As the drama progresses, the intensity builds well. The pace and overall production quality are also good.

The play is presented by Classic Stage Ireland and runs from 19th July to 31st July 2010 in Project Arts Centre in Temple Bar. It is one hour and thirty-five minutes long, with no interval.

Also on in Project Arts Centre: The Colleen Bawn.

Photographs linked to with permission of Classic Stage Ireland. (1) Oedipus speaks, Creon listens (2) The Chorus.

Oedipus speaks

The Chorus

IrishEconomy.ie

To paraphrase a quote usually attributed to Leon Trotsky, "You may not be interested in the economy, but the economy is interested in you." Many arts and cultural organisations might prefer not to be part of the economy right now... but they are.

One of the best places for commentary about our current situation is IrishEconomy.ie. It's a blog written by Irish economists, including some very high profile ones such as Colm McCarthy and Philip Lane.

(And no, I'm not the David Madden listed on that site.)

Pablo Picante

If you like Mexican food, check out Pablo Picante on Baggot Street, a "Californian Burrito Bar" serving take-away burritos. It opened earlier this year.

The food is delicious, the prices are very reasonable - mostly under €6 - and the service is fast even at peak times. This speed of service is probably due to having a simple menu. This restaurant isn't trying to do everything; it's doing just one thing and doing it very, very well.

Thursday, July 15, 2010

In brief

On Friday 16th July Temple Bar Gallery & Studios reopens with a new exhibition, Bran New Brains by Sonia Shiel. I quite like the concept of turning the process of creating the final work into a performance in itself. Could be interesting.

Friday also sees the opening of the already-acclaimed new film Inception. Just be careful not to read too much about it - this is a film that could be ruined by spoilers.

On the subject of films, on Sunday 25th July Filmbase will present the winning short films from this year's Galway Film Fleadh in the Light House Cinema in Smithfield. The event is called 'Best of the West'. If you think short films are dull and arty, have a look at the description of Action Evader. Nice!

Wednesday, July 14, 2010

French Week, continued

I was a little underwhemled by the French Market when I dropped by on Tuesday. Docklands regularly has this type of market, and I had quite high expectations. The market felt busy but a bit small in comparison to previous events in Docklands.

Perhaps my opinion was influenced by the deeply boring hotdog I got from "Charcoal BBQ". The stand is blue and white and well worth avoiding. There are lots of excellent food options available in the French Market; this isn't one of them.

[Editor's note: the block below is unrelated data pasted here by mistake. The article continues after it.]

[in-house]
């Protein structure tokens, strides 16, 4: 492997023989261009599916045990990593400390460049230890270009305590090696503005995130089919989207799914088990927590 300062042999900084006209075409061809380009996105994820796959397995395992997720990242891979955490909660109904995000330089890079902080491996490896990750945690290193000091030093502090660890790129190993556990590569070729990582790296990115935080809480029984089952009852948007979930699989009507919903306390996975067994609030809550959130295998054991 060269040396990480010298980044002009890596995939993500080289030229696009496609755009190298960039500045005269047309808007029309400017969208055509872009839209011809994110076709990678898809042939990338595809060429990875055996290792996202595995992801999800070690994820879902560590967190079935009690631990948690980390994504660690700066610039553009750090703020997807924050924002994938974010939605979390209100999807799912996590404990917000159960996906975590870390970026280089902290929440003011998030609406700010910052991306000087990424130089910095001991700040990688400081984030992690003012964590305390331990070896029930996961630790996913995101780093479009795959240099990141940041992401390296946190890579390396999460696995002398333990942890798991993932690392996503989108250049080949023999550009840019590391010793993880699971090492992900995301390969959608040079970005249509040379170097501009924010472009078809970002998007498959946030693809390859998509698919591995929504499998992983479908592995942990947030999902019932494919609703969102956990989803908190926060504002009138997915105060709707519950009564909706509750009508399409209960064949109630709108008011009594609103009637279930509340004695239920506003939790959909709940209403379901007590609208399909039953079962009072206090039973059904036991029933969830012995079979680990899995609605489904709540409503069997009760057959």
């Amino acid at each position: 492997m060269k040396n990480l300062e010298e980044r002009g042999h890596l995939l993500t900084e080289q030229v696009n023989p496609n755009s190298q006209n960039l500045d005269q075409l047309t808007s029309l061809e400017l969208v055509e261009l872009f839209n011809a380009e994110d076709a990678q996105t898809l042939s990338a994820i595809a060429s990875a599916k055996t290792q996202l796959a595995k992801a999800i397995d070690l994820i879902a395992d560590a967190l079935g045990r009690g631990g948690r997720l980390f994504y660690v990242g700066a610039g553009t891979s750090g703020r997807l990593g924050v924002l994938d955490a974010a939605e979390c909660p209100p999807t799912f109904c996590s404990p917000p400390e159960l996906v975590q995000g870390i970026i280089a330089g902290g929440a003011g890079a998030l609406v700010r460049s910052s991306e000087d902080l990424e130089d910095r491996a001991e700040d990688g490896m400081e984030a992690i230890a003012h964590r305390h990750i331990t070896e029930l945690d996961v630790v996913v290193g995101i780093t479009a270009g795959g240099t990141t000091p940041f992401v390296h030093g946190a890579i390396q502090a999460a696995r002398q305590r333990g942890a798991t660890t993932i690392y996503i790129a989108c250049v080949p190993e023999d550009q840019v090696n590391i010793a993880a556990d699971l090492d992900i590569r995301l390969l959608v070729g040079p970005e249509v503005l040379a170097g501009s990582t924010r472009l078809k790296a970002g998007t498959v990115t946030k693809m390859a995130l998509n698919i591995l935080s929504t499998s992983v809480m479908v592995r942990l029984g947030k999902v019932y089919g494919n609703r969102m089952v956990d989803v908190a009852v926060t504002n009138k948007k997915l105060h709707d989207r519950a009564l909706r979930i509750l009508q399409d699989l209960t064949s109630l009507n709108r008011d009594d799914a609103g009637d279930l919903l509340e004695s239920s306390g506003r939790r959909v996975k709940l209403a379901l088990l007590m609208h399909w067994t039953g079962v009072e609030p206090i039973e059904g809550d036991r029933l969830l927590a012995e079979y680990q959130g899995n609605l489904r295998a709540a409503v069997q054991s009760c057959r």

To be fair however I should say that since the arrival of the Belem the market's atmosphere has picked up nicely. And earlier today Donnybrook Fair hosted a wine and food reception on board the ship - very nice idea.

Tuesday, July 13, 2010

A few final thoughts on the Summer Sensational

Temple Bar Cultural Trust are to be congratulated on continuing to try out new ideas. I very much enjoyed the festival, although that's partly out of sheer self-interest; the festival organisers really did an excellent job in supporting on-line commentary about the festival.

So what was good? The events: they were varied and of a high quality. Lords of Strut in particular were wonderful. I also enjoyed Cirque de Legume, the Julie Feeney concert and Summer Lightning. Oh, and the walking tour of public art was a revelation - walking through Temple Bar will never be quite the same again.

What was bad? The weather. Apart from Sunday, the weather really let the side down. July is the new June. The organisers were well prepared for the rain, and it did produce a sense of camaraderie, but a festival that's called Summer Sensational is always going to suffer if it rains.

And that leaves just one final thought. There's no doubt that Temple Bar can organise one damn fine festival and draw in quality acts. The big question for the organisers now is, is the Summer Sensational the right format? By being so inclusive and having such a wide variety of events, does the Summer Sensational risk trying - and failing - to be all things to all people? Should they split the festival into two or more smaller but more focused festivals? I can't answer those questions: all I can say is that I enjoyed the festival, and I hope that whatever festival format(s) is used next year will be just as enjoyable.

French Week begins

I've been told that the Belem - the sailing ship coming over from France to Dublin for French Week - is due to arrive at Spencer around 3 pm on Tuesday.